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How do you alleviate economic inequality in America? It's easy to complain about greed and extravagance but much more difficult to come up with practical policies that would make a real difference in the long run.
The default proposal these days is to increase tax rates on top income brackets, starting with an elimination of the Bush tax cuts. That may help a bit, but as you can see from the following graph, the trend toward income concentration did not begin with Bush's presidency, and it would take radical tax increases to get back to 1970s levels. The government would have to strip an additional 30 percent from the incomes of the top ten percent and somehow put that money into everyone else's pockets.
The Top Decile Income Share in the United States, 1917-2007
Leaving aside the unpopularity of such a large tax increase and its economic ramifications, is that even how we really want things work? My ideal progressive society is not one in which the rich bankroll the poor through taxation. It is one in which the differences between rich and poor are far less extreme than they are today.
The real trouble with income tax as a solution to economic inequality is that it addresses the symptom, not the disease. The fundamental problem of economic inequality is not the rich pay too few taxes relative to the rest of us; it's that they earn too much money relative to the rest of us.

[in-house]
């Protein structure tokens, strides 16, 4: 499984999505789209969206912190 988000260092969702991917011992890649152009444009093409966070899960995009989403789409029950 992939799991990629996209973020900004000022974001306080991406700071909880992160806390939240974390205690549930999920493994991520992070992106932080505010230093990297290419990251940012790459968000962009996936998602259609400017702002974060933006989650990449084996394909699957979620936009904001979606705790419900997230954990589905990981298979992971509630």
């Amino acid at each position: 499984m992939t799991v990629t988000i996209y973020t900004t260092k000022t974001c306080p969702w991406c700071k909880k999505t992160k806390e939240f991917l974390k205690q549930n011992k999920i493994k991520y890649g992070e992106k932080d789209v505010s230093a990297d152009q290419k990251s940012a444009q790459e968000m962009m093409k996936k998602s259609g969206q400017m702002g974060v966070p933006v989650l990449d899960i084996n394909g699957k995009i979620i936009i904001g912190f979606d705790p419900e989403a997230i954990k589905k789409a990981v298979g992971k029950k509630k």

So how can we address the disease itself? One solution is to prop up the bottom by raising the minimum wage. To my mind, that's a no-brainer, and I would like to see progressives take up the cause more vigorously, but it only addresses half the problem. If we increased the minimum wage at the same rate that the incomes of the top ten percent have risen over the past forty years, we'd risk severe inflation and/or high unemployment.
To significantly reduce income inequality without such repercussions, we not only have to accelerate wage growth at the bottom; we also have to restrict income growth among at the top, and that is a much trickier feat to pull off.
Let's first distinguish between the two primary income streams of the top ten percent: capital gains and wages. Of these, Berkeley economist Emmanuel Saez blames wages for most of the recent income gains among the top ten percent. That is to say, the rich have been getting richer faster because companies have been aggressively raising the salaries of their top employees.
In that case, one solution could be a pay cap, which would compress income inequality between two federal mandates, a maximum and minimum wage. But leaving aside the unpopularity and legal implications, this approach suffers from a couple of drawbacks. First, economic competition is a valuable motivational tool, particularly at the very top. We don't really want to fill the ranks of CEOs, bankers, and lawyers with clock-punching dead weight. Second, the intense pressure to hire the best will invariably force companies to find alternative ways to compensate their top employees, legally or illegally.
What we really want is not to prohibit companies from overpaying their employees but to discourage them. How do you effectively deter a corporation from taking some action? You have to hit them where it counts: the balance sheet.